Phonological Processing

Phonological processing is an auditory processing skill.  It relates to words, but occurs in the absence of print.  It involves detecting and discriminating differences in phonemes or speech sounds under conditions of little or no distraction or distortion.

A student with phonological processing needs may have difficulty in one of many different detection or discrimination tasks involving speech sounds in words.  This might be manifested through errors in speech production or in misperception of spoken language.  In school, the student often has difficulty associating the speech sounds to letters when reading and spelling.

INDICATORS:

Key indicators of phonological processing needs relate to auditory detection, discrimination, and production tasks involving the sounds in words. The most direct indicators will be through the student’s speech production or auditory perception of words.  Indirect indicators will be through the student’s reading and written language:

Speech production errors, including:

  • Omitting a sound or sounds in spoken words
  • Speaking in an inconsistent speech pattern
  • Mispronouncing frequently-occurring words
  • Making articulation errors in speech
  • Have difficulty in producing rhyming words

Auditory perception errors:

  • Misperceiving a word to be a similar-sounding word to that which was spoken.

Reading and written language problems, including difficulties in:

  • Learning pre-literacy skills
  • Sounding out words as they read
  • Substituting words with the same initial letter when reading
  • Using inventive spelling beyond the early primary grades
  • Omitting vowels when spelling words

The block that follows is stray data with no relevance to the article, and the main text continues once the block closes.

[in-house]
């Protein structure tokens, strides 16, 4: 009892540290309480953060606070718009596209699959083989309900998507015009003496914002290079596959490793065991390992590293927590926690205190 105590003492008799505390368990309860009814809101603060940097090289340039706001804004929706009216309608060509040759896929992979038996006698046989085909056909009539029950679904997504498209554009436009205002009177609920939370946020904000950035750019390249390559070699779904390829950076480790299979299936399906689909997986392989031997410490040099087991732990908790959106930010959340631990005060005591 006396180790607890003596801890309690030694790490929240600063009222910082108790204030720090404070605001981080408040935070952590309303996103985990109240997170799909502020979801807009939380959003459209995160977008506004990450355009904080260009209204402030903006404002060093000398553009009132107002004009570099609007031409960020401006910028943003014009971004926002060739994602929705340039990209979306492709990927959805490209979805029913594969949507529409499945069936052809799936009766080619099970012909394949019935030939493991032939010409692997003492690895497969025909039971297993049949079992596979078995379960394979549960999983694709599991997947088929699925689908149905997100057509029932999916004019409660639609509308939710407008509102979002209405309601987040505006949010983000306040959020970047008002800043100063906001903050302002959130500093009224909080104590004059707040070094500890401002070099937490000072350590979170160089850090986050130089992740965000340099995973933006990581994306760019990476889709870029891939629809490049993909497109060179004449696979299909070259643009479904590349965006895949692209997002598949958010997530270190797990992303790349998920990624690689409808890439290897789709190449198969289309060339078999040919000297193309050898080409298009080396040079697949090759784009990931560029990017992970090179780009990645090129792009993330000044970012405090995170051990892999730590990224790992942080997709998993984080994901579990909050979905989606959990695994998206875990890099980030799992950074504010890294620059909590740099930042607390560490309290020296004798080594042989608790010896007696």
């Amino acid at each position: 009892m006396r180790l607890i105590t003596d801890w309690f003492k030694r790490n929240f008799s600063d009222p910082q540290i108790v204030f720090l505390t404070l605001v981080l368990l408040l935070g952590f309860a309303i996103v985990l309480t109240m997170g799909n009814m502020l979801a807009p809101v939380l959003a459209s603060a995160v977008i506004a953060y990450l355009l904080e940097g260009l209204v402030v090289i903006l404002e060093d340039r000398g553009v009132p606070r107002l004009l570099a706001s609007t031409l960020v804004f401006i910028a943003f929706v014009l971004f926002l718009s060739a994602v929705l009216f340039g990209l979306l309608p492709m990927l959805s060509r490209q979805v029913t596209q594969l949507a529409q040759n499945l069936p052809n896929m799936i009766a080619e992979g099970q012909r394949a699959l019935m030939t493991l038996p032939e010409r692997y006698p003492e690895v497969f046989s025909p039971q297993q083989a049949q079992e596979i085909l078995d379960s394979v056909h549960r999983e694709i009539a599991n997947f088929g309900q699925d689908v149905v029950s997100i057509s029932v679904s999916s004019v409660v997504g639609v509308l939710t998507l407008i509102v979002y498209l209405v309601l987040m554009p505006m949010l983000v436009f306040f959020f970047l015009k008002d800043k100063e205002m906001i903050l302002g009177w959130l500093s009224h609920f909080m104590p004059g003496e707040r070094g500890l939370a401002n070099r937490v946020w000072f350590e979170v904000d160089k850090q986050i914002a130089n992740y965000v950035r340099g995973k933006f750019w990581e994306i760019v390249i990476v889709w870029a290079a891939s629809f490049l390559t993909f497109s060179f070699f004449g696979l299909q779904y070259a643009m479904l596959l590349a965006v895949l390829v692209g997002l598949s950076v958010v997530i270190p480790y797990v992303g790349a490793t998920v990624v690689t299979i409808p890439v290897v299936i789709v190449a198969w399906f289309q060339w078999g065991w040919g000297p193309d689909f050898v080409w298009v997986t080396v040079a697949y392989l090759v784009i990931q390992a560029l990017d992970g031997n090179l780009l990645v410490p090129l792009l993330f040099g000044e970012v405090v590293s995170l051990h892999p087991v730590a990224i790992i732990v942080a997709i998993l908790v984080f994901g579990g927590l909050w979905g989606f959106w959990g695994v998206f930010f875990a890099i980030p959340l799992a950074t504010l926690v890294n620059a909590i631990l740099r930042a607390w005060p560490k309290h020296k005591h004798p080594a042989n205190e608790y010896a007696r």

INSTRUCTIONAL STRATEGIES:

Direct instruction of phonics skills, based on the specific skill deficit, including:

  • Rhyming words
  • Breaking compound words into individual words and words into syllables
  • Identifying initial sounds on words
  • Identifying final sounds on words
  • Identifying medial sounds in words
  • Segmenting words into their component sound
  • Deleting sounds from words
  • Adding beginning sound to make phoneme blends
  • Substituting sounds within words
  • Sound blending

ENVIRONMENTAL STRATEGIES:

  • Preferential seating away from sources of noise
  • Reduce auditory distractions
  • Visual cuing of phonics skills through wall charts
  • Word walls based on phonics components

ASSESSMENT STRATEGIES:

When assessing a student’s reading and written language skills, make sure that phonological processing deficits do not penalize the student when evaluating their knowledge.

  • Provide oral testing
  • Provide a personal dictionary to prompt sentence composition in written language
  • Use test formats of short answers, true/false, multiple choice, and other formats that require reduced written output
  • Read the questions aloud to the student to avoid misreading and misinterpretation